More importantly, it has to do with economy of scale. A 'raft', 'bunk', 'skid' or 'pallet' of plywood has so many sheets. To get the discount, we're doing both bottom and sides of 3/4 inch. I'll get deeper into this later, in a post on Shopping (I hate it!). That and 3/4in ply provides adequate bury for a fastener, simplifying many construction operations.

      LUNA had half inch ply sides (no SIP), and would flex on the dinette side under side slop (partly due to poorly thought out support elements which are easily improved). SLACKTIDE has SIP with half inch ply - foam - doorskin, NO furnishings for a 10ft stretch and NO observable side flex. The difference is dramatic!

      Continued in next reply...

    2. ...Reply to John, continued:

      RE Gluing Inner Panels to Frames - Yes, this is the way we're going for the reasons you mention. I feel that, well done, inspection interior to a composite shouldn't be necessary.

      We do watch for deformity, and go around every year and tap around, listening for dull, thuddy sounds (could be internal rot), but have never run across any (well, there's a rub-rail situation for another time... basically came with rot that we fought until replacing).

      Someday I'll blather about my 'boat as sculpture' vs 'boat as an assemblage' opinions, under which this question falls.

      RE Gorilla Glue - GG adheres only moderately well to foam faces, and its expensive to be non-optimal.

      Being expansive, however, it works well at the edges, getting at least some grip, but mostly filling up any fitting errors. Most of the strength, however, is coming from the ply, which, motion limited at the frames, becomes very stable along the edges.

      GG is very much weaker when expanded (becomes PU foam, in essence), but if you've ever tried to tear off a spilled, expanded, cured lump of the stuff, it ain't easy! It far exceeds the strength of XPS (which is a push-over to crush or break).

      For general lamination where adhesion is good (ply to ply, say) I think even expanded GG is plenty adequate. Picture twisting apart an Oreo cookie... that's pretty much what would have to happen to a laminate to get it to pull apart in sheer. In practice, no forces are acting to torque the hull.

      Peel forces (delamination) are countered by edge fasteners and generally excellent (non-expanded) bond in the neighborhood of ANY fastener. It would take considerable warpage, between fasteners to allow significant expansion.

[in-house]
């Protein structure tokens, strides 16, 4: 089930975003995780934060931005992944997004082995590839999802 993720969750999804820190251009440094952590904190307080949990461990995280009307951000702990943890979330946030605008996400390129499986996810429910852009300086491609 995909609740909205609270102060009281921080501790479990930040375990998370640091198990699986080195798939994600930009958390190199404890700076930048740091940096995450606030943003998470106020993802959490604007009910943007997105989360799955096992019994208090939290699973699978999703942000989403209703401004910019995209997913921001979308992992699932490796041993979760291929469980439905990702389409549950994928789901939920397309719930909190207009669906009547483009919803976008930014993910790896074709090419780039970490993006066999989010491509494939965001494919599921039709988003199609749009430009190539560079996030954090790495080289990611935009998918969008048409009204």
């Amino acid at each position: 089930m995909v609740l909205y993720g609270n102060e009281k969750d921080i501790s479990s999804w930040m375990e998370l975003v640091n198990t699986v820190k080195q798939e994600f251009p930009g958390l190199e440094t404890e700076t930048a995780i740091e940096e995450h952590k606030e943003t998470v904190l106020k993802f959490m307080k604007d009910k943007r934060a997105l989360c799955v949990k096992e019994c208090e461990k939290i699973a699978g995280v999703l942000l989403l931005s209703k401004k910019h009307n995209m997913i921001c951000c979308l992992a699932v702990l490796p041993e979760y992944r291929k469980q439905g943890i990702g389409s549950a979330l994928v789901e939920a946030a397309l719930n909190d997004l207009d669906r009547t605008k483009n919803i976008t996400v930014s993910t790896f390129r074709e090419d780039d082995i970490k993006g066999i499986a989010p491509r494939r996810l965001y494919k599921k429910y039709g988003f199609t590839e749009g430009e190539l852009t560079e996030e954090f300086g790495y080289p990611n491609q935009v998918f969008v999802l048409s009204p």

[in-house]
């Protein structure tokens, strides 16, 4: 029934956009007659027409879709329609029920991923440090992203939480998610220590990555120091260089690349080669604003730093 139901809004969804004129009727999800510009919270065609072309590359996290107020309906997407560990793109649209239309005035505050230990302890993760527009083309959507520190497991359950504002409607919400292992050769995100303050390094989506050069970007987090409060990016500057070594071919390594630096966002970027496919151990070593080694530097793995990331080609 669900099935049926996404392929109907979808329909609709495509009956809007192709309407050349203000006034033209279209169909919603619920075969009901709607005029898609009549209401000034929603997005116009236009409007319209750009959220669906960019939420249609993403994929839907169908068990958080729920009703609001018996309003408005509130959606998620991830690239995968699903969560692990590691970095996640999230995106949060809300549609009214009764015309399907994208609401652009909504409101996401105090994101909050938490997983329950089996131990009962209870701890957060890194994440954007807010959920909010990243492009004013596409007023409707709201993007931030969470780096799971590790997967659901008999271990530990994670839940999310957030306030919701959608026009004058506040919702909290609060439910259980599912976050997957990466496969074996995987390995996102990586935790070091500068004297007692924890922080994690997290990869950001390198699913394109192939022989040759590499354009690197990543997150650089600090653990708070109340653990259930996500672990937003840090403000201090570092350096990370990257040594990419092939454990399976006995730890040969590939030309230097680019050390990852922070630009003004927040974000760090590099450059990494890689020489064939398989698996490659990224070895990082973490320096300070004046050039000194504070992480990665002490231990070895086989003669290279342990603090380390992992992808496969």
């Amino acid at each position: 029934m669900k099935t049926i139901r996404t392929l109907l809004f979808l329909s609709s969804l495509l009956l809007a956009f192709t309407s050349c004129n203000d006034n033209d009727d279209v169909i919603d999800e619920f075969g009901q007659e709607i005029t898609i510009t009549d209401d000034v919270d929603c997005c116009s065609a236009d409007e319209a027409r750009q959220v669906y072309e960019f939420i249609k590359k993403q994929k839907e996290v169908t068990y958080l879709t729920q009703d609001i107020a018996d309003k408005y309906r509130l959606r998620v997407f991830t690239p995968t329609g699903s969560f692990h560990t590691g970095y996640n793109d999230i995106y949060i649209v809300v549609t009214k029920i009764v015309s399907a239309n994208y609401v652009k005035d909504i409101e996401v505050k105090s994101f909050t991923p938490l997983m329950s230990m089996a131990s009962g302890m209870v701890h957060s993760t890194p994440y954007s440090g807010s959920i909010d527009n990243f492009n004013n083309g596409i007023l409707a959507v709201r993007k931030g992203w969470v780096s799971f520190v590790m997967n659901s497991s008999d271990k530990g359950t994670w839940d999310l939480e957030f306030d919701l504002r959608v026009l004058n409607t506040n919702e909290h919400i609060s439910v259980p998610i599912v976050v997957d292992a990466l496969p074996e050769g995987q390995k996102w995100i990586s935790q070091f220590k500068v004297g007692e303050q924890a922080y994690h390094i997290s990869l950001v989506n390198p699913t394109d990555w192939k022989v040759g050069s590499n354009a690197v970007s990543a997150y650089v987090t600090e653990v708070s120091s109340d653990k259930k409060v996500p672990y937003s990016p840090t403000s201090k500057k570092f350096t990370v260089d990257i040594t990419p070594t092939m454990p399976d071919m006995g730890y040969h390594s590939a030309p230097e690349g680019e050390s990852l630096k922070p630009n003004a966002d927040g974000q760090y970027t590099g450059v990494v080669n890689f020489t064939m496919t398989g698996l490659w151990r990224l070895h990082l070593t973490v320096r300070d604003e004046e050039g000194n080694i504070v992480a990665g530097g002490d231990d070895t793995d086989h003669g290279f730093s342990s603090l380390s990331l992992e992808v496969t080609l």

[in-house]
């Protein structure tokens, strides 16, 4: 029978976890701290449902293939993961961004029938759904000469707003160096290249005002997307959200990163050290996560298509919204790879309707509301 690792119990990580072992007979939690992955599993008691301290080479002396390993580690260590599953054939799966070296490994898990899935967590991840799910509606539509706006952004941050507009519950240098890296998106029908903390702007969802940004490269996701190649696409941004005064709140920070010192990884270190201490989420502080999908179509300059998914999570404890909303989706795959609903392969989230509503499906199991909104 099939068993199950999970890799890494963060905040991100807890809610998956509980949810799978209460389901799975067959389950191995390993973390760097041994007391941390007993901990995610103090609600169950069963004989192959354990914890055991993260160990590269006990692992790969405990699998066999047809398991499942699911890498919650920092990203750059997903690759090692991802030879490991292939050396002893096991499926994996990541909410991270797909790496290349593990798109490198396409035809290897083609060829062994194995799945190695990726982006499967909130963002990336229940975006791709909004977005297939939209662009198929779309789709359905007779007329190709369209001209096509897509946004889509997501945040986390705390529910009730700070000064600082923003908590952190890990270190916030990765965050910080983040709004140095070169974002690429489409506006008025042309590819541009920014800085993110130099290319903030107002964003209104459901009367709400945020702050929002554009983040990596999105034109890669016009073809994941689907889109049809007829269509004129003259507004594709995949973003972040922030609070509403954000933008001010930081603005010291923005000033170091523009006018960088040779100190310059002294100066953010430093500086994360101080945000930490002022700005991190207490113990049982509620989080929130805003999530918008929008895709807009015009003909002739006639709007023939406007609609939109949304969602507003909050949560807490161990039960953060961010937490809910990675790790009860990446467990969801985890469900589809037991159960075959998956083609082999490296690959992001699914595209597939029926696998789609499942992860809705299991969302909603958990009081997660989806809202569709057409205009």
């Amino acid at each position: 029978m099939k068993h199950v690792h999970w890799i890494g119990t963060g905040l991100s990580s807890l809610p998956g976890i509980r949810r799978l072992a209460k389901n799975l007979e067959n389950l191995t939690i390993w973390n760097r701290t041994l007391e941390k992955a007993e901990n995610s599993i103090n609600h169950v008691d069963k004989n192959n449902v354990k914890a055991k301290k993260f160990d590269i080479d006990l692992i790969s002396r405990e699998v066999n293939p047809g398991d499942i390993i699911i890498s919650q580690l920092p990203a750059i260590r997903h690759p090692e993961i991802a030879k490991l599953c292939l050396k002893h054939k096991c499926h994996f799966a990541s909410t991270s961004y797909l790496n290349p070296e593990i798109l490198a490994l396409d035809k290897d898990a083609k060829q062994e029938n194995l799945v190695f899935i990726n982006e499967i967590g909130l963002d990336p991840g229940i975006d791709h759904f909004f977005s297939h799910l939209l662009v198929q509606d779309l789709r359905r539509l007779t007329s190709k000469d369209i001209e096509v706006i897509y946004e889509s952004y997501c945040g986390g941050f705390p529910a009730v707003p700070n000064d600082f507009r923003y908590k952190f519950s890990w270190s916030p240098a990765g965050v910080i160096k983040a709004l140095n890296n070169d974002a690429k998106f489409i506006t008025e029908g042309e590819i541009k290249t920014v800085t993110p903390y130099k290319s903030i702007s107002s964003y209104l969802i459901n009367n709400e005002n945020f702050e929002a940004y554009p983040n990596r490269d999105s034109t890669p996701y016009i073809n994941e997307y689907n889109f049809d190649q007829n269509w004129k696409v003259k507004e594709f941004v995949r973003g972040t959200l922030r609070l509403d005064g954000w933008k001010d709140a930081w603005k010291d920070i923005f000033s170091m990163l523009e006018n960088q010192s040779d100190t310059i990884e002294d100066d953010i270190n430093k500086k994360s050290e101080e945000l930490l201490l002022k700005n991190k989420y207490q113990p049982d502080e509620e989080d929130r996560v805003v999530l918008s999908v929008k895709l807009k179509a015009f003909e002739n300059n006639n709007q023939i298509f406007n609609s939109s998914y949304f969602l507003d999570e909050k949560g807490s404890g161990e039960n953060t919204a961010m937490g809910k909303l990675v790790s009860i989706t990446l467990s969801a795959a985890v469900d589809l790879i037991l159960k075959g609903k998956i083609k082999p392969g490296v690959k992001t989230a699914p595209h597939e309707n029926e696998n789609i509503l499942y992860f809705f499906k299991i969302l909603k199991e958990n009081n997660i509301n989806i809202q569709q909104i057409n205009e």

Confidence is high!

      RE Spray Foam (I'll add Adhesives) - Andy Stoner used both in MARY ELISABETH. I'm impressed by ease of use, but underwhelmed by cost effectiveness, complete coverage and the sheer amount of nasty, toxic GARBAGE they produce.

      The 3M (contact) Adhesive (designed for foam) worked super well, like all 3M products. But it's expensive per can and takes a LOT of it to do a hull surface. The 'spray one side' option was inadequate, we felt, for marine use, so it only went half as far. I prefer latex based glues that come in 5 gallon buckets (haven't narrowed in on which among many, yet).

      The spray foam worked amazingly well at producing foam. It's downside is that it didn't want to penetrate the edges, so left many (small) voids. The solution would be to allow a gap around the foam and fill with unimpeded spray foam, but that would take considerably more.

      So, our 'greener' solution (so-called) is tight-fit XPS, with GG to expand within miniscule voids.

      It's a thought to spend more time (build a cutting jig?) for a perfect foam fit... slightly tapered, it does crush-fit, and with a generous glue layer inboard and outboard to the ply, should exclude vapor. Thanks for the idea, we'll think on it!

      Thanks for all the great questions!

      Dave Z

    3. Posted on behalf of JOHN:

      Hello Dave,

      Now I better understand your SIP evaluation process. Your putting the heavier ply outboard, and also directly against the bulkheads makes sense to me.

      I still have this nagging idea that a glued ply-Styrofoam-ply panel will provide little more strength than a non-glued ply-Styrofoam-ply panel. Initially, yes, a glued panel it will be substantially stronger, but boat hulls work so much in waves and against docks that soon, I suspect, the foam itself will sheer, I’m going to guess, at the inner ply glue line. Not the glue line itself, but just inside of the glue line within the foam. The foams that are used professionally in boat hull construction have a much greater sheer strength than Styrofoam.